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What makes a great banana pudding? We think it’s the perfect blend of fresh bananas, creamy pudding, and vanilla wafers, served in a caramel-drizzled parfait cup and topped with homemade whipped cream, a ‘nilla wafer crumble, and even more caramel sauce… in other words, everything that goes into our banana pudding! If you’ve been a longtime City Barbeque fan, you may have noticed that we recently upgraded one of our fan-favorite desserts by adding some of these extra-special touches. It turns out that Paula Deen noticed these changes as well—and liked them! The queen of Southern home cookin’ added our banana pudding to her “10 to Try” list in the February edition of Cooking with Paula Deen. We’re so glad our banana pudding made the cut… then again, we’re always excited whenever someone says they like our pudding! We’re awfully fond of it ourselves 😉

Need another reason to taste our take on a classic? Bananas have plenty of health benefits! They are rich in fiber, antioxidants, and nutrients like potassium. A medium-sized banana only has about 105 calories, but also contains resistant starch or pectin—both of which may reduce appetite and help keep you full. So if the cookies, caramel, or whipped cream ever give you pause, know that you’re getting a nutritional boost with this traditional treat!

Due to popular demand (but only for a limited time*!) we’ve brought back The Big Bone – a 9 inch long beef rib with about a pound of juicy, smoky, barbeque heaven – perfect for sharing.

“This thing is huge, when you get one you can only say – wow! We have been testing it for several months, perfecting the smoking time and seasoning.  Our fans really love it!” -Brian Hipsher, VP of Marketing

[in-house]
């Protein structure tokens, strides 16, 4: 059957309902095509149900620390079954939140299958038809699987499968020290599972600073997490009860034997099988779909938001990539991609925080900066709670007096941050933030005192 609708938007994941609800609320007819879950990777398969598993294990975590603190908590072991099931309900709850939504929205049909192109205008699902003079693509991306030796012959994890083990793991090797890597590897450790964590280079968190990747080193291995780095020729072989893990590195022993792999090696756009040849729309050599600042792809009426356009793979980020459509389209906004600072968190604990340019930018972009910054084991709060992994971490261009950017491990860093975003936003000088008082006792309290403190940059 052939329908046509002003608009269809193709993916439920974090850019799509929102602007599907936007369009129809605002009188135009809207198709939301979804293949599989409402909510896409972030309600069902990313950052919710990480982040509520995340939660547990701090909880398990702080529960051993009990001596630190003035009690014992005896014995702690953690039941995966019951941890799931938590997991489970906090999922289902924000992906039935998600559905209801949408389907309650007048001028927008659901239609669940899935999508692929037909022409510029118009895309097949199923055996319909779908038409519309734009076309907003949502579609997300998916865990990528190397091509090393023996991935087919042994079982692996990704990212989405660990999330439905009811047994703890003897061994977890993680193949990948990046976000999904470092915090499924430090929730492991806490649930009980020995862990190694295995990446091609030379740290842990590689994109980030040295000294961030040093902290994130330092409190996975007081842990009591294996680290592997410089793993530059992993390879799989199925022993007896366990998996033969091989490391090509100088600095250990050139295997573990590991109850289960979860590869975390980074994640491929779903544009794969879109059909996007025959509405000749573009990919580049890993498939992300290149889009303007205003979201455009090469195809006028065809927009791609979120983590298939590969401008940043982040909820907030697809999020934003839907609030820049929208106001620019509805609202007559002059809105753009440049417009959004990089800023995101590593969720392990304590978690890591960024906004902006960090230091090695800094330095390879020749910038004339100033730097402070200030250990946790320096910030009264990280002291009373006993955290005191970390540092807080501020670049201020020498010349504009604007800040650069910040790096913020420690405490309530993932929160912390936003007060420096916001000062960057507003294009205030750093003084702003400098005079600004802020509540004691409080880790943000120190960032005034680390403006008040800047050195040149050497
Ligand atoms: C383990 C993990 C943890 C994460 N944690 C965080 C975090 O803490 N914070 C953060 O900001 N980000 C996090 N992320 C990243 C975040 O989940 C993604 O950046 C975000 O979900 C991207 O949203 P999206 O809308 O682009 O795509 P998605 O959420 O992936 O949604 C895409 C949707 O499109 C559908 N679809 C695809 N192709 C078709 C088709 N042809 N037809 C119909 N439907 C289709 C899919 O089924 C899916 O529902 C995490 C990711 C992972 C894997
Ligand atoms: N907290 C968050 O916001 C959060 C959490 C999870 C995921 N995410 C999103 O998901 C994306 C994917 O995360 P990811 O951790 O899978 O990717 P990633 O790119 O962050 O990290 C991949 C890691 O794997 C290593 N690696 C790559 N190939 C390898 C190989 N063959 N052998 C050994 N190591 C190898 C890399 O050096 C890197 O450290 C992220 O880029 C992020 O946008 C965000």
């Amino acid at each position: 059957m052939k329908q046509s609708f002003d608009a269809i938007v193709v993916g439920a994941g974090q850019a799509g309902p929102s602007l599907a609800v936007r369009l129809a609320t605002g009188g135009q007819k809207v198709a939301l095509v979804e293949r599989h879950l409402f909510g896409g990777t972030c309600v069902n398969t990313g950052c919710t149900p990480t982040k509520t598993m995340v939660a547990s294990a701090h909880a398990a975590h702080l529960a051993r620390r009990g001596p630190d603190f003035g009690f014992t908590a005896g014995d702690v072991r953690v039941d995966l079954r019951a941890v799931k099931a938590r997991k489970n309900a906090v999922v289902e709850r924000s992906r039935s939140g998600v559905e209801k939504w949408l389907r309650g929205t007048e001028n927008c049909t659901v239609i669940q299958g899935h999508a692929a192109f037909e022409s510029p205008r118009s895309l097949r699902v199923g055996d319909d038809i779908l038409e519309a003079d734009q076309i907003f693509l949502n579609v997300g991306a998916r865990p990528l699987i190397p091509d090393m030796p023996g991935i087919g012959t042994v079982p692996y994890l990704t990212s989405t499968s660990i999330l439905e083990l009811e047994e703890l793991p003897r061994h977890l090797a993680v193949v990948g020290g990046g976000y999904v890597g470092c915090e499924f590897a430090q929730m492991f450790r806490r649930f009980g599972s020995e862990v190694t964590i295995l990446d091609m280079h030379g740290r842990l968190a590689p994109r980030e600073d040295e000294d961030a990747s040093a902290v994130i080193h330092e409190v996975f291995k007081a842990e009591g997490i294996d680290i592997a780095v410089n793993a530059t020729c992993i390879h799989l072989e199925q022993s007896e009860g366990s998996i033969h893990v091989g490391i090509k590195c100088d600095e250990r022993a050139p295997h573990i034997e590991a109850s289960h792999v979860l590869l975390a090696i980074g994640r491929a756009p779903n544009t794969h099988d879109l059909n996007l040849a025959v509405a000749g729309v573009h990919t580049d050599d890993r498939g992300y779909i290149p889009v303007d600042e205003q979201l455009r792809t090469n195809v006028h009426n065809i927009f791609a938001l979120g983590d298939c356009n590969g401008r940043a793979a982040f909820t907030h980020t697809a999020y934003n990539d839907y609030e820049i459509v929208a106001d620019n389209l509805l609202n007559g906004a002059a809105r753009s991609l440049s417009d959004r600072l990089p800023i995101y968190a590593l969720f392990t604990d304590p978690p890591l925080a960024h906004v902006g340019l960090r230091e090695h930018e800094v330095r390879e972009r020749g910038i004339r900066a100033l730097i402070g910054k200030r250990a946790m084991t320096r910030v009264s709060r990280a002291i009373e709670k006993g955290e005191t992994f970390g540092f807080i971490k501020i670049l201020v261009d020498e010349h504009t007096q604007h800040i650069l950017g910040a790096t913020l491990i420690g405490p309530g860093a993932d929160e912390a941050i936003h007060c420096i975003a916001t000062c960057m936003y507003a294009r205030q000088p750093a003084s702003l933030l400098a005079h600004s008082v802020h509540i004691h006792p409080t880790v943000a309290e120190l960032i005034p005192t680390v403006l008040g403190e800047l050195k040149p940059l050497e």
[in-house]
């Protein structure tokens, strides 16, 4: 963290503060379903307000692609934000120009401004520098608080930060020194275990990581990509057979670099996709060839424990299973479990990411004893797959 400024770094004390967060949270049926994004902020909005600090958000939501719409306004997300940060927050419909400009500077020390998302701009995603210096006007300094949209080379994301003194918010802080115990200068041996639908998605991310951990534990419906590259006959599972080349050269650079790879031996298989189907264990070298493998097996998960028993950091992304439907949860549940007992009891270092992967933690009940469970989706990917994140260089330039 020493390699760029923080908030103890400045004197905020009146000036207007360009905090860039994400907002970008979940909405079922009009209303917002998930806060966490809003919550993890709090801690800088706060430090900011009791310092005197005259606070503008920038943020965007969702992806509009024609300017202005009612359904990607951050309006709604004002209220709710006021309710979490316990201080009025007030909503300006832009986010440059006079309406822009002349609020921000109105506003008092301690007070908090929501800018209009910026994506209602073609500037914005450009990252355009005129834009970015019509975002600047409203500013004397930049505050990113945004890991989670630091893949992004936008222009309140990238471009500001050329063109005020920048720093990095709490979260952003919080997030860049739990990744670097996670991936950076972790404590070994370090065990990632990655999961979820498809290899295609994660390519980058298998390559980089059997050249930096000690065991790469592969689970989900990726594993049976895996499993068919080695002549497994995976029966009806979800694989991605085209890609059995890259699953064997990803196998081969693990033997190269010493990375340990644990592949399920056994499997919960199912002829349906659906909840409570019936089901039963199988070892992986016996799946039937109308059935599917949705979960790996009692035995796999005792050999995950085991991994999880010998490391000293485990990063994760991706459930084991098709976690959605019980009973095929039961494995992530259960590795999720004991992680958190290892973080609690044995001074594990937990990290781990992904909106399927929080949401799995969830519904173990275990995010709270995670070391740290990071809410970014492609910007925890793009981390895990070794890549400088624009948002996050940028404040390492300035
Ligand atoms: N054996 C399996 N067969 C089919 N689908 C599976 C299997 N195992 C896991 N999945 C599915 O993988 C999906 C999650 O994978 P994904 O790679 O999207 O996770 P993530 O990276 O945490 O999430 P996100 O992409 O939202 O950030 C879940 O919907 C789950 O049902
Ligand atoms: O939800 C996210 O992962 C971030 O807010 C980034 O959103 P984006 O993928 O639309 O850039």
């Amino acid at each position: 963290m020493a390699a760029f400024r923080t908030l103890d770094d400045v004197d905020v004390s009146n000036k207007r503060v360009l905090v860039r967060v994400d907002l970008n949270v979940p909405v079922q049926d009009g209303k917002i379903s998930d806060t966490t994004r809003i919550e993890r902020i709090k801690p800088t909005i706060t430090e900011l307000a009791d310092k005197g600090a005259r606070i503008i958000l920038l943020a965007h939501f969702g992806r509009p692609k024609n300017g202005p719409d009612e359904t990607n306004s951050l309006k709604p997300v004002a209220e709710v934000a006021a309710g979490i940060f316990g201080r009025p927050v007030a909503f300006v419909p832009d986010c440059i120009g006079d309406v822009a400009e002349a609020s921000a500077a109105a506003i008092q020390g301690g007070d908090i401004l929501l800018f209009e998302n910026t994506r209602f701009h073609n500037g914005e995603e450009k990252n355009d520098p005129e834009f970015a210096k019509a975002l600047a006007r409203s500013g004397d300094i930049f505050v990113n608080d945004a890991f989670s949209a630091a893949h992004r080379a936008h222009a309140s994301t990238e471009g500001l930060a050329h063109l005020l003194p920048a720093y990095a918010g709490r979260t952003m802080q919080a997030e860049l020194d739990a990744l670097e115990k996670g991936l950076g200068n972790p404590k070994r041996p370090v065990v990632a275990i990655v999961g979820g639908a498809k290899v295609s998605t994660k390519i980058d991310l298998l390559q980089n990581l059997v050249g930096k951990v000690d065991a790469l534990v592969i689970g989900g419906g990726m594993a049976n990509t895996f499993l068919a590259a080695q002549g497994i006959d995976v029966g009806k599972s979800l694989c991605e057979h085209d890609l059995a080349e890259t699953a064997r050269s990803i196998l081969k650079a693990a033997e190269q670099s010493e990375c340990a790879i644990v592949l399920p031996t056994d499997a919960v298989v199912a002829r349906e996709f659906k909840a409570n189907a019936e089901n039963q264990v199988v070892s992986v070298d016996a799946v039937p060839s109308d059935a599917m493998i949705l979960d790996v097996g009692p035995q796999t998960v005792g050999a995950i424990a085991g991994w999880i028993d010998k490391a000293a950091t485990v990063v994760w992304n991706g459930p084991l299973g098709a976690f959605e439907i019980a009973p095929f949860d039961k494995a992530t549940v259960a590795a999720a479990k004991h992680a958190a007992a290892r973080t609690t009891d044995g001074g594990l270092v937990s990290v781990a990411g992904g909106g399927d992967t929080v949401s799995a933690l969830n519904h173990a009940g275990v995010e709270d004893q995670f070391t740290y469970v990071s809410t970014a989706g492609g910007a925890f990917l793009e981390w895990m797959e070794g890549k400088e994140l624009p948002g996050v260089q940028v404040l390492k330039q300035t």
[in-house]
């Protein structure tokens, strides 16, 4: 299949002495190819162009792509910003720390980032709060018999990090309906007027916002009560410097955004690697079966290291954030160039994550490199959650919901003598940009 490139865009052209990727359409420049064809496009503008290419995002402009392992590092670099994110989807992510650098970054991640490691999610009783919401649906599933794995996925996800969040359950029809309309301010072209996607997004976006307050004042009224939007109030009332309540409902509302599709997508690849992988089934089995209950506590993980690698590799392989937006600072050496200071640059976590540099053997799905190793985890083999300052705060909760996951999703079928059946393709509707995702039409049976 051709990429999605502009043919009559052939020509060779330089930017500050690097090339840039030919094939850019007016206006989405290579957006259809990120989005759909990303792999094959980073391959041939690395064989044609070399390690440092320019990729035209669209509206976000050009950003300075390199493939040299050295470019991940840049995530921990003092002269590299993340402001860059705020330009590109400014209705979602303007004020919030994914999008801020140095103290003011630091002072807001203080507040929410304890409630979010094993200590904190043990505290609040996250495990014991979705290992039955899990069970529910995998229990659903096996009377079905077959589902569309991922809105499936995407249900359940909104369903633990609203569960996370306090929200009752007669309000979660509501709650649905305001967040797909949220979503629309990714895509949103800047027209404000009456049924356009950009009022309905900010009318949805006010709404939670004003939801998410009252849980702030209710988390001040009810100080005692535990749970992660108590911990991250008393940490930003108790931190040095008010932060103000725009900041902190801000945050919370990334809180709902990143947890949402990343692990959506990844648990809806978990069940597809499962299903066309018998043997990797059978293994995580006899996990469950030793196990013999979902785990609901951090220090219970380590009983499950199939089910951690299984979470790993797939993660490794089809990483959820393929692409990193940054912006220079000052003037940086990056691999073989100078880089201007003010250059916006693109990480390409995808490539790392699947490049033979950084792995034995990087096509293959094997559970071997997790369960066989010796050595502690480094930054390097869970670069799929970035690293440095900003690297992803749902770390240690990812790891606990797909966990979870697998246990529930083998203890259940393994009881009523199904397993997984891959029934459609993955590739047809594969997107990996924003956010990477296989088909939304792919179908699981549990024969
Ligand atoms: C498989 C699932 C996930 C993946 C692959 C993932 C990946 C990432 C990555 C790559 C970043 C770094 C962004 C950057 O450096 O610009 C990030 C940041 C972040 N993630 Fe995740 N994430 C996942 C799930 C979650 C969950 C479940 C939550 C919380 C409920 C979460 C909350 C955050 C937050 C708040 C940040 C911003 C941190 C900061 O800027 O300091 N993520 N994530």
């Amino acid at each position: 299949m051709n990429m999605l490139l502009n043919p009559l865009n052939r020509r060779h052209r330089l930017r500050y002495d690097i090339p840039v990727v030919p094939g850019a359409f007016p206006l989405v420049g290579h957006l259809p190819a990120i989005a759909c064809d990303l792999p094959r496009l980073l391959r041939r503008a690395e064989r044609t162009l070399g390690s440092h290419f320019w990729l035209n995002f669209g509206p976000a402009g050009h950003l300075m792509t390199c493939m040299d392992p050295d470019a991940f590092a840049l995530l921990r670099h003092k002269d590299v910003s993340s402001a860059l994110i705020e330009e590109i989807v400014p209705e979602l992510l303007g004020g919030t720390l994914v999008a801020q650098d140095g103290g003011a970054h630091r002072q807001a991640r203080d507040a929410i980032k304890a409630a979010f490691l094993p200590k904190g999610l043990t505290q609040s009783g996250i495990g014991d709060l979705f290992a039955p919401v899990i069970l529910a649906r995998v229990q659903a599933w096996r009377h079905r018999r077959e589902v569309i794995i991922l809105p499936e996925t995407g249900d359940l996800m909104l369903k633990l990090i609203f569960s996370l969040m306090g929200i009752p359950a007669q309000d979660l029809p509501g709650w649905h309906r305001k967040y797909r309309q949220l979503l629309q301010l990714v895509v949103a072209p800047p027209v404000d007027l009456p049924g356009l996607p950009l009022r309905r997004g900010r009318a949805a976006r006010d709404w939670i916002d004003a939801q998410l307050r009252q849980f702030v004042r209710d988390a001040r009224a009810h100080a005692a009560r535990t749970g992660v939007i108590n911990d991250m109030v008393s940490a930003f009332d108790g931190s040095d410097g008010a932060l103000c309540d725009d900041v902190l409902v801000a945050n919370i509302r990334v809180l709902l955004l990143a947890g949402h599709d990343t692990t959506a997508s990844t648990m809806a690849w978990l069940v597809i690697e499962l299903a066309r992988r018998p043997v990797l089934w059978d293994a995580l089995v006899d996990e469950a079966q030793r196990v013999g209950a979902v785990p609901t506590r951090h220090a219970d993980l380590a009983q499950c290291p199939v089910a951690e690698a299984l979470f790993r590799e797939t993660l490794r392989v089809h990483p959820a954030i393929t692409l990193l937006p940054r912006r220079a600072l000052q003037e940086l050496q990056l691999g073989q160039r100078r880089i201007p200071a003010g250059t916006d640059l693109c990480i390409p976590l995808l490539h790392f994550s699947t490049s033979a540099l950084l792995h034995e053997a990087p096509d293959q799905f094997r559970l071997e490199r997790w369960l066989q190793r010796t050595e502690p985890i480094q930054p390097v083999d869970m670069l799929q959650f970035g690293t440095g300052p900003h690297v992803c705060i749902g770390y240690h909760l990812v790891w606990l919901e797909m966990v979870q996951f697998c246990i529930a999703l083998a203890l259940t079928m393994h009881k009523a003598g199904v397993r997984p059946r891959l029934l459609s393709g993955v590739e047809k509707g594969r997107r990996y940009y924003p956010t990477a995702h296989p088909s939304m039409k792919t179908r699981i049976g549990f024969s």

*The Big Bone will be available in Feb. & March on Saturdays only and as a special on Valentine’s Day! The Big Bone is smoked in very limited quantities, so get there early if you want to enjoy one.

New Year, New You, Same BBQ

January 31, 2017

While January is traditionally that time when folks decide to eat a little better, sometimes it takes a while for those resolutions to really kick in. We totally get it, and we’re happy to report that, no matter what month you get the ball rolling or what route you take to a healthier lifestyle, you can still enjoy your City Barbeque favorites. Here are some ways we can help you keep your “new year, new you” diet on track, all year long:

Cutting carbs? Order any of our mouthwatering sandwiches “naked” and we’ll serve you up all the slow-smoked goodness you’re used to—without the bun. This is a great opportunity to try our full-cut brisket! We promise you won’t miss the bread one bit: you’ll be too busy savoring all that bark-covered, full-flavored goodness.

Curbing calories? The holidays may be way over, but at City Barbeque, turkey is on the menu year-round! Our tender, award-winning turkey is low in calories, high in protein, and off-the-charts delicious. Round things out with some green beans with bacon (yup, bacon) and our sweet vinegar slaw and you’ve got yourself an incredible meal at under 550 calories!

Tracking your macros? If you’re living that IIFYM life, look no further than your City Barbeque joint! From our juicy hand-pulled chicken with ‘Bama sauce (36 grams of protein per serving) to our succulent pulled pork and  brisket (53 and 55 grams, respectively), we’ve got the goods to help you knock out your daily protein needs. Looking for even more of a protein boost? Our all-natural Gerber smoked chickens are where it’s at: 75 grams of protein for a breast/wing—or 120 for the full half-chicken!

We haven’t even mentioned how our our chickens are locally sourced (for all you new locavores) or talked up our flavor-packed baked beans with brisket (packed with fiber, too!). Come on in and see how City can help you stay on track!

Just eating more veggies? We’ve got your back with our massive premium salad! Fresh romaine-and-spring mix topped with everything: tomatoes, cucumber, onion, dried cranberries, and Parmigiano-Reggiano cheese. Looking for something a little warmer? How about some fresh collard greens, cooked down with our slow-smoked pulled pork? We promise, these are the veggies you’ll want to warm you up on a cold February day!

How do YOU do healthy ‘que?

Ever seen a hand-painted sign at City Barbeque and wondered where it came from? Odds are, it was created just for us by Ohio artist Jane DiGrandi! DiGrandi has been working with us for 12 years, creating everything from welcome signs and menu suggestions to floor-to-ceiling murals and pickle-painted propane tanks (seriously—visit our joint in Beavercreek to see what we mean!). Most recently, she completed a massive installation for our Polaris location, featuring a tractor, a City Barbeque silo, and a glowing sunrise.